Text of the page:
This is the week for the memorial of Dr. Martin Luther King, the African-American civil rights leader who was tragically lost in 1968 when he was assassinated at a hotel he was staying at. Pamela Geller's got one of the best topics on the subject here
, including the following from Front Page Magazine
Shortly before his death, Dr. King had the moral courage to confront the burgeoning Jew hatred of both extreme leftwing Black organizations, including the Black Panthers and the radicalized Student Non-violent Coordinating Committee, as well as the Black Muslims. For example, during a 1968 appearance at Harvard University, he stated bluntly:
"When people criticize Zionists, they mean Jews, You are talking anti-Semitism." [ from "The Socialism of Fools: The Left, the Jews and Israel" by Seymour Martin Lipset; in Encounter magazine, December 1969, p. 24. ].
King immediately recognized anti-Zionism as anti-Semitism- Judenhass - refusing to indulge what he believed was simply another manifestation of the same hatred confronting Blacks. As Georgia Congressman John Lewis, who worked closely with Dr. King during the civil rights movement, observed last year on Martin Luther King Day,"He knew that both peoples [i.e., Blacks and Jews] were uprooted involuntarily from their homelands. He knew that both peoples were shaped by the tragic experience of slavery. He knew that both peoples were forced to live in ghettoes, victims of segregation. He knew that both peoples were subject to laws passed with the particular intent of oppressing them simply because they were Jewish or black. He knew that both peoples have been subjected to oppression and genocide on a level unprecedented in history."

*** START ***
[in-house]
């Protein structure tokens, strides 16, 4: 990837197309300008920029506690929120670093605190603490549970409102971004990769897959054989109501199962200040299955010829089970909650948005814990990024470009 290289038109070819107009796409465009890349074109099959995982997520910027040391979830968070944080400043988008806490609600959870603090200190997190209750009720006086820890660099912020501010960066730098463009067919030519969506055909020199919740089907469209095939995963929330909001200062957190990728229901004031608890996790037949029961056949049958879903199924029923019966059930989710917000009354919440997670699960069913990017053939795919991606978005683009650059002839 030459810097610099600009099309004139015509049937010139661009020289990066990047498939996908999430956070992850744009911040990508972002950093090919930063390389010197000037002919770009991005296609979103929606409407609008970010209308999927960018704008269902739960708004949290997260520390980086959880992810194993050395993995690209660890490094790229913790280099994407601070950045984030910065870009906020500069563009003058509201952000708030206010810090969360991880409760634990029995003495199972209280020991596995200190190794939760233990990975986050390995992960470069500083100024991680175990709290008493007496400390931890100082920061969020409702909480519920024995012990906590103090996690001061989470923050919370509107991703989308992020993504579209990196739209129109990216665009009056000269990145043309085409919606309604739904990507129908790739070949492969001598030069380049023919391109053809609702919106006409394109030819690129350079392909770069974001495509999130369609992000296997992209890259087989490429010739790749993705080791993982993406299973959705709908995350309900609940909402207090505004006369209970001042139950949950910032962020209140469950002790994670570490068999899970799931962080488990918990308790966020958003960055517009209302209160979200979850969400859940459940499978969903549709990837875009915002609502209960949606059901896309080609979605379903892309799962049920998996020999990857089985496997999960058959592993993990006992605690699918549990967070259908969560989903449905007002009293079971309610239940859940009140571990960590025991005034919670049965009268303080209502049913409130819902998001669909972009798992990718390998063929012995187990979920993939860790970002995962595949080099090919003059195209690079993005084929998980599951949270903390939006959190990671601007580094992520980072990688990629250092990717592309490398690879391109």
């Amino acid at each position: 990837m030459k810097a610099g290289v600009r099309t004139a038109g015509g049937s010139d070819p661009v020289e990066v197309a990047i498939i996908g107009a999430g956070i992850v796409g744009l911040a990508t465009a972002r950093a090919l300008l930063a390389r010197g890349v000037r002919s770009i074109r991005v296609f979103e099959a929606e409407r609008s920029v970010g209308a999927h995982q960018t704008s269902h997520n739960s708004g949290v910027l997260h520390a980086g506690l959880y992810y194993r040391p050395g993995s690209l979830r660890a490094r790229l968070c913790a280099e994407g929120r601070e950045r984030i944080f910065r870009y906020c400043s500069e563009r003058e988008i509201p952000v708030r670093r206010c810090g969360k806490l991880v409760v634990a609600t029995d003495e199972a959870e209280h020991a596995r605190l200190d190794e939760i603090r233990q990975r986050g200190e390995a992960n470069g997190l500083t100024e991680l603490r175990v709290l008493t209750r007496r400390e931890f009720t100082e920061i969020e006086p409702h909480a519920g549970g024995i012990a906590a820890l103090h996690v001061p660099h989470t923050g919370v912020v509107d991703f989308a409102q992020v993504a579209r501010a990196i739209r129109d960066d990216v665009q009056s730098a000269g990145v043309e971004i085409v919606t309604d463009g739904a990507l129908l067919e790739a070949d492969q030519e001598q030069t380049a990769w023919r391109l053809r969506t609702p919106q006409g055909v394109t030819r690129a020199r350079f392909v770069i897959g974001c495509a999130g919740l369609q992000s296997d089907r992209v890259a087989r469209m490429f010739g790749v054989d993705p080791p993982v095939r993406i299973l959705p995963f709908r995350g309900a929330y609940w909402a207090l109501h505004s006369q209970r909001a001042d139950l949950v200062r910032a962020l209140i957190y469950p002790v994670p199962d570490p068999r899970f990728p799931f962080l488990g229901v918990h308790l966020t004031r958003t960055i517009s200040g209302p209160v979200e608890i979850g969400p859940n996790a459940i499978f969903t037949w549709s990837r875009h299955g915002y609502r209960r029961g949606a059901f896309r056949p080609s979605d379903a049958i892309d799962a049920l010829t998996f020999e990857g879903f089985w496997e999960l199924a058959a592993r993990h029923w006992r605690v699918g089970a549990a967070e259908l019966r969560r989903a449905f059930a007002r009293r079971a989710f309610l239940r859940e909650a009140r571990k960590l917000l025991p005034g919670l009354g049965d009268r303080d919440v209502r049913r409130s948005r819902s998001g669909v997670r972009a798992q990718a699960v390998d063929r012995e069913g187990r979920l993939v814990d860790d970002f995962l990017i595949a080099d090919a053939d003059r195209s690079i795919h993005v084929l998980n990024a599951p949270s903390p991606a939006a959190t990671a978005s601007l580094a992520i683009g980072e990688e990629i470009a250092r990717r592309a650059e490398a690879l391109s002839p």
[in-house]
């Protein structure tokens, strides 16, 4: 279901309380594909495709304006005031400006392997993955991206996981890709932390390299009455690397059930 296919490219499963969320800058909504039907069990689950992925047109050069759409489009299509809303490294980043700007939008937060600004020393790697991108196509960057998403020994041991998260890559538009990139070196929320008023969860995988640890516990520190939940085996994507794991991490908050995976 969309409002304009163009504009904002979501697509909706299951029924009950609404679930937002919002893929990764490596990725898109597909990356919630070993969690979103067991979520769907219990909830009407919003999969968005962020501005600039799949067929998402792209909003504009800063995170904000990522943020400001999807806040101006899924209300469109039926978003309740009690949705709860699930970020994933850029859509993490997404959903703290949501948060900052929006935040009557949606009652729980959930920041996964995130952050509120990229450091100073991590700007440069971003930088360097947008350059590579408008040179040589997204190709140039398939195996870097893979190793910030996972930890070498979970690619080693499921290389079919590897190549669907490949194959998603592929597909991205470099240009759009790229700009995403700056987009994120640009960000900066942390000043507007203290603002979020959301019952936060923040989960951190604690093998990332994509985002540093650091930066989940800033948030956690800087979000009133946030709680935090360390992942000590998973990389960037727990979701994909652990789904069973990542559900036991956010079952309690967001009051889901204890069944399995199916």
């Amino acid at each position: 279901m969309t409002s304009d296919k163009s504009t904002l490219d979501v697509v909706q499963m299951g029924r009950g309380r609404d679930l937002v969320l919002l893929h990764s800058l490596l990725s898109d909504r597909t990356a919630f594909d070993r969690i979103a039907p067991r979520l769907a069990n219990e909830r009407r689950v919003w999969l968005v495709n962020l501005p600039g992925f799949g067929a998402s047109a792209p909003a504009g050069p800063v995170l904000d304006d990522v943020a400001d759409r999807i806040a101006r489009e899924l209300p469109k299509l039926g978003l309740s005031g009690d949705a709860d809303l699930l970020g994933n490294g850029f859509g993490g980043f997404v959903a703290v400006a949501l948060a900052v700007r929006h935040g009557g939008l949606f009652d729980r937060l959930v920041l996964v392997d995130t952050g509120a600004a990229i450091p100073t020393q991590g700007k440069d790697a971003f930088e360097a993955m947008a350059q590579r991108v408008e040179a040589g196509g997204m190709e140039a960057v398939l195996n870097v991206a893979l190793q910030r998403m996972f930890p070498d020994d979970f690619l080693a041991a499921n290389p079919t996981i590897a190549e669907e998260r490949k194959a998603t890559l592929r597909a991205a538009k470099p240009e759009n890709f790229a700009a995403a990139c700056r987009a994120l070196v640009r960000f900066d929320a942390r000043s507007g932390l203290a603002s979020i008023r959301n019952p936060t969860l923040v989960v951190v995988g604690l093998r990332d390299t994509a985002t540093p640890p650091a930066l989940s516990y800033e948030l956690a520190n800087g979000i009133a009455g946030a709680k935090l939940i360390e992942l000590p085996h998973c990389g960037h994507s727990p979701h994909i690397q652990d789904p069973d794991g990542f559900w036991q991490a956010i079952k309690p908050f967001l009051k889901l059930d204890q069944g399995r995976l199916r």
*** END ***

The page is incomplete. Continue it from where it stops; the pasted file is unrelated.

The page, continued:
It's astounding how many anti-semitic and racist cretins there are in the world who say they respect Jews yet are hostile to Israel, and fail to recognize that when they attack Israel, they're also showing contempt for Jews who live outside the country. King did a splendid job pointing this out.
Labels: anti-semitism, Israel, racism, United States